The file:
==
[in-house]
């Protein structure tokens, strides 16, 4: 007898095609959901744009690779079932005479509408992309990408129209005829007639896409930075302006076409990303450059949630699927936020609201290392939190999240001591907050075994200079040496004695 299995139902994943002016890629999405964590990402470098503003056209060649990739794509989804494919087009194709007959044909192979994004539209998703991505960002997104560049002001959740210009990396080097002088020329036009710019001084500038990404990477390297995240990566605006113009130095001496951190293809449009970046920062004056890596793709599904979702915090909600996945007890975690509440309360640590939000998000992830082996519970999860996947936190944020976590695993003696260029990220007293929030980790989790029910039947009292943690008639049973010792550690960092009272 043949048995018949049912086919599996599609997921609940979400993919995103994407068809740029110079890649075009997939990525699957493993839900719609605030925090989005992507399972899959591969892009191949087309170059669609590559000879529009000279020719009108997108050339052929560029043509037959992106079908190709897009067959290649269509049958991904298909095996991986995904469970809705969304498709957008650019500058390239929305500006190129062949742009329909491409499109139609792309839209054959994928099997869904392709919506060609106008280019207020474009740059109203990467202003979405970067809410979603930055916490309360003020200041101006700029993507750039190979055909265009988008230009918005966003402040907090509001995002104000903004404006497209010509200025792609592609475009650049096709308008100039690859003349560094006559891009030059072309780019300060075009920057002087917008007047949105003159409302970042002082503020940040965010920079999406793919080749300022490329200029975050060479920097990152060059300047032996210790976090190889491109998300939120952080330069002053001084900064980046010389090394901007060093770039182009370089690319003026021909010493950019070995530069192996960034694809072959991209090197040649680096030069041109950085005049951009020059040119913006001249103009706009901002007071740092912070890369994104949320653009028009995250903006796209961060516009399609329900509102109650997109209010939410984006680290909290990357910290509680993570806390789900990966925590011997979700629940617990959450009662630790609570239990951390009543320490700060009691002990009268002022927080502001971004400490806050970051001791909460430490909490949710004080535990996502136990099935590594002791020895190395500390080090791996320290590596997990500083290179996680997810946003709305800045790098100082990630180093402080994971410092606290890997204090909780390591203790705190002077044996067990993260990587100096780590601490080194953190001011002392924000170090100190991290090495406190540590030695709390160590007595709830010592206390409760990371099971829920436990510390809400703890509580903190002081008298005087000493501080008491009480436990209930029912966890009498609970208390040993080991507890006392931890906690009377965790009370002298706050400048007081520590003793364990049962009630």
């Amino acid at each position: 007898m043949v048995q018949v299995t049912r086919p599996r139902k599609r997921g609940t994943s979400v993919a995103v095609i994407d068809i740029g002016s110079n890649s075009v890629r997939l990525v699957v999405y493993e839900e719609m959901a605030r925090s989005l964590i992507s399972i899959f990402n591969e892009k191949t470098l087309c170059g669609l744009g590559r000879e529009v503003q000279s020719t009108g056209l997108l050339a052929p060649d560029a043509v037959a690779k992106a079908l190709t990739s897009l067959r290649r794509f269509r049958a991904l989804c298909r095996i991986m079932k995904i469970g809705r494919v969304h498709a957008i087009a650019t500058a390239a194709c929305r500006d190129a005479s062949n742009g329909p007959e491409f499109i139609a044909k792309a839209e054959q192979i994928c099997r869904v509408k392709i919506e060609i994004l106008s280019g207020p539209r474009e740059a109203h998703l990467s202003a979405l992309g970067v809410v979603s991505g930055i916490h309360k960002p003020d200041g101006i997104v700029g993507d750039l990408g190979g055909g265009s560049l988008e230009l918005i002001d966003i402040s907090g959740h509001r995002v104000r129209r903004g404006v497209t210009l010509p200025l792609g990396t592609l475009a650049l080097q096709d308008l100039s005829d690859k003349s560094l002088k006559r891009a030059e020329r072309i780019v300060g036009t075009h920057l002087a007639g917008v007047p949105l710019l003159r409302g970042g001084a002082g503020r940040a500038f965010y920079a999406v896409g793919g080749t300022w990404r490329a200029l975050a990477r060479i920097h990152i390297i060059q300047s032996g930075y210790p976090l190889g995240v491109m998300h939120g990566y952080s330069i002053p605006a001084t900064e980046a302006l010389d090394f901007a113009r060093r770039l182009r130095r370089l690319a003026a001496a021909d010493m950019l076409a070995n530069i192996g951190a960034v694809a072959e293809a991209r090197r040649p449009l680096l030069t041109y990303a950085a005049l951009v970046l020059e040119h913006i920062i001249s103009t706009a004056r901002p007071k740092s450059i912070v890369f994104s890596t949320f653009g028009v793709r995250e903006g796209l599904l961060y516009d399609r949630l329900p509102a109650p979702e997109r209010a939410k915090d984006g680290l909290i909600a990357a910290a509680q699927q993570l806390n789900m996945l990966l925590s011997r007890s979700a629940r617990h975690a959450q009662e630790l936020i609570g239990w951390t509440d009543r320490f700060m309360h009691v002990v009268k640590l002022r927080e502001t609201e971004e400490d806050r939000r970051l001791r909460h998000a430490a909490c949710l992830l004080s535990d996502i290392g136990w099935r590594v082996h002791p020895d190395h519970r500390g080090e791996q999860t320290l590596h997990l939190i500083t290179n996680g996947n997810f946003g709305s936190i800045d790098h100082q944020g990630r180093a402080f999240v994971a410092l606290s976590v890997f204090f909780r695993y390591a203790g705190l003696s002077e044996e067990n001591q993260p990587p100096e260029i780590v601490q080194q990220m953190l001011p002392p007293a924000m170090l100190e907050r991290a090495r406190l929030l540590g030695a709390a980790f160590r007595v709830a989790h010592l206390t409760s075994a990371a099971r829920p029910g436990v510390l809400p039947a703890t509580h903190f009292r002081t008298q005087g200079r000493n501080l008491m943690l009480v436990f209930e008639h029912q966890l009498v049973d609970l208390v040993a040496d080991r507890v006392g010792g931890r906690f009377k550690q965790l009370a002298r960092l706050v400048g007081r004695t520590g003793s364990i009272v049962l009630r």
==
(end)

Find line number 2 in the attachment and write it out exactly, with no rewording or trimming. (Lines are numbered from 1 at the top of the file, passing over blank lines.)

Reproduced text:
């Protein structure tokens, strides 16, 4: 007898095609959901744009690779079932005479509408992309990408129209005829007639896409930075302006076409990303450059949630699927936020609201290392939190999240001591907050075994200079040496004695 299995139902994943002016890629999405964590990402470098503003056209060649990739794509989804494919087009194709007959044909192979994004539209998703991505960002997104560049002001959740210009990396080097002088020329036009710019001084500038990404990477390297995240990566605006113009130095001496951190293809449009970046920062004056890596793709599904979702915090909600996945007890975690509440309360640590939000998000992830082996519970999860996947936190944020976590695993003696260029990220007293929030980790989790029910039947009292943690008639049973010792550690960092009272 043949048995018949049912086919599996599609997921609940979400993919995103994407068809740029110079890649075009997939990525699957493993839900719609605030925090989005992507399972899959591969892009191949087309170059669609590559000879529009000279020719009108997108050339052929560029043509037959992106079908190709897009067959290649269509049958991904298909095996991986995904469970809705969304498709957008650019500058390239929305500006190129062949742009329909491409499109139609792309839209054959994928099997869904392709919506060609106008280019207020474009740059109203990467202003979405970067809410979603930055916490309360003020200041101006700029993507750039190979055909265009988008230009918005966003402040907090509001995002104000903004404006497209010509200025792609592609475009650049096709308008100039690859003349560094006559891009030059072309780019300060075009920057002087917008007047949105003159409302970042002082503020940040965010920079999406793919080749300022490329200029975050060479920097990152060059300047032996210790976090190889491109998300939120952080330069002053001084900064980046010389090394901007060093770039182009370089690319003026021909010493950019070995530069192996960034694809072959991209090197040649680096030069041109950085005049951009020059040119913006001249103009706009901002007071740092912070890369994104949320653009028009995250903006796209961060516009399609329900509102109650997109209010939410984006680290909290990357910290509680993570806390789900990966925590011997979700629940617990959450009662630790609570239990951390009543320490700060009691002990009268002022927080502001971004400490806050970051001791909460430490909490949710004080535990996502136990099935590594002791020895190395500390080090791996320290590596997990500083290179996680997810946003709305800045790098100082990630180093402080994971410092606290890997204090909780390591203790705190002077044996067990993260990587100096780590601490080194953190001011002392924000170090100190991290090495406190540590030695709390160590007595709830010592206390409760990371099971829920436990510390809400703890509580903190002081008298005087000493501080008491009480436990209930029912966890009498609970208390040993080991507890006392931890906690009377965790009370002298706050400048007081520590003793364990049962009630």